What is Income Inequality?

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  • Written By: Malcolm Tatum
  • Edited By: Bronwyn Harris
  • Last Modified Date: 04 November 2019
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Income inequality is a term that is used to describe an uneven distribution of wealth within a defined geographic area. When this type of economic inequality is high, this means that a small number of individuals living in the area receive the majority of the income generated during a specified period of time, while a low rate of income inequality would mean that the overall income generated was more evenly distributed among each of the households established in the area. There are a number of different tools and strategies used to measure this type of economic disparity, with approaches like the Hoover Index, the Atkinson Index, the Gini Coefficient, and the Theil Index being some of the more common examples.

Measuring income inequality is extremely important to understanding the impact of various events on both the overall economy and on individuals who live within that economy. For example, assessing the wealth and income difference that exists in a given area during wartime can provide important data about the future direction of the economy, and how it will affect residents in various economic brackets. The same is true if new technology is developed that is anticipated to have an impact on the number of jobs available in the area, since this could either increase or decrease the level of income inequality that already exists.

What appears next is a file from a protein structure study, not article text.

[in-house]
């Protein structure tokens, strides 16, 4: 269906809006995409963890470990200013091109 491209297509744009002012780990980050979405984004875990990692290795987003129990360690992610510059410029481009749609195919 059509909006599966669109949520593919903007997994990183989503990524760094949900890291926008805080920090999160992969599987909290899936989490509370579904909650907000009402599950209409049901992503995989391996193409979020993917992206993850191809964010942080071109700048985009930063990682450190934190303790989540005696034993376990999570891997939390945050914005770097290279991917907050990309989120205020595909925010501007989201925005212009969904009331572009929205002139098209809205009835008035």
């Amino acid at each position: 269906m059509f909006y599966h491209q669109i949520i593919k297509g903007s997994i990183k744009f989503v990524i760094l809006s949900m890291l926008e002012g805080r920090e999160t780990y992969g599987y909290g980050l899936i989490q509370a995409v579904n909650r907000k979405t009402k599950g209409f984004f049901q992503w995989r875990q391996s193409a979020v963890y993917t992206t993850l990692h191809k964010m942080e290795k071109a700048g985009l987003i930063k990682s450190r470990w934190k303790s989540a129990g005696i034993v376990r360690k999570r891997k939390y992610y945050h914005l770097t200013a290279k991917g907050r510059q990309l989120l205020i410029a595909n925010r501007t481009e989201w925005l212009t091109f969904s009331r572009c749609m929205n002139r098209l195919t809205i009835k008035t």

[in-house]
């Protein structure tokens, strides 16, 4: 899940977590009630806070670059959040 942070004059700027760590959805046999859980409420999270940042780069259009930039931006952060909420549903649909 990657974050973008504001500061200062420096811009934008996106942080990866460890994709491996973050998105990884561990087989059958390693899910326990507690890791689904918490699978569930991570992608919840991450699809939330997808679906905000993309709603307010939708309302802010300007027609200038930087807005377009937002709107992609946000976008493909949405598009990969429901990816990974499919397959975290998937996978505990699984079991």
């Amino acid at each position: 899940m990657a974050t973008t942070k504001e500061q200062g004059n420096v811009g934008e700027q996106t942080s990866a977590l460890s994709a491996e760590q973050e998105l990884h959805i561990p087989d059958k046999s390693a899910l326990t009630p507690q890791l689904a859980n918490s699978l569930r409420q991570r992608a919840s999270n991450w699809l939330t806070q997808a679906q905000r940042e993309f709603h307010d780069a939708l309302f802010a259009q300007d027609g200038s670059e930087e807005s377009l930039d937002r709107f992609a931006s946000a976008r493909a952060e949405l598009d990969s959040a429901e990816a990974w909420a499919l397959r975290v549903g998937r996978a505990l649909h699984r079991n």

Many different factors are taken into consideration when looking at income inequality within a given area or sector of the population. The ratio of singles to those who are married or in committed relationships is often one of those factors. The incidence of emotional depression, the presence of certain types of industries within the community, and even factors such as the obesity rate or the crime rate may also be key elements in assessing the reasons behind income inequality within a given area.

Identifying factors of this type and learning how they lead to the economic disparity can often make it possible to develop programs and strategies that can reduce income inequality to some degree. Establishing health clinics to provide treatment for physical and emotional illnesses not only creates jobs, but also helps to minimize the impact of those conditions on the ability of households to generate income. At the same time, job training programs may aid people in securing employment that pays higher rates, which in turn also helps to minimize the degree of inequality that exists within the community.


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Post 1

This seems like an incredibly difficult thing to measure -- I mean, there are simply so many different factors to take into consideration. With all these different variables, is income equality really a strong indicator, statistically?

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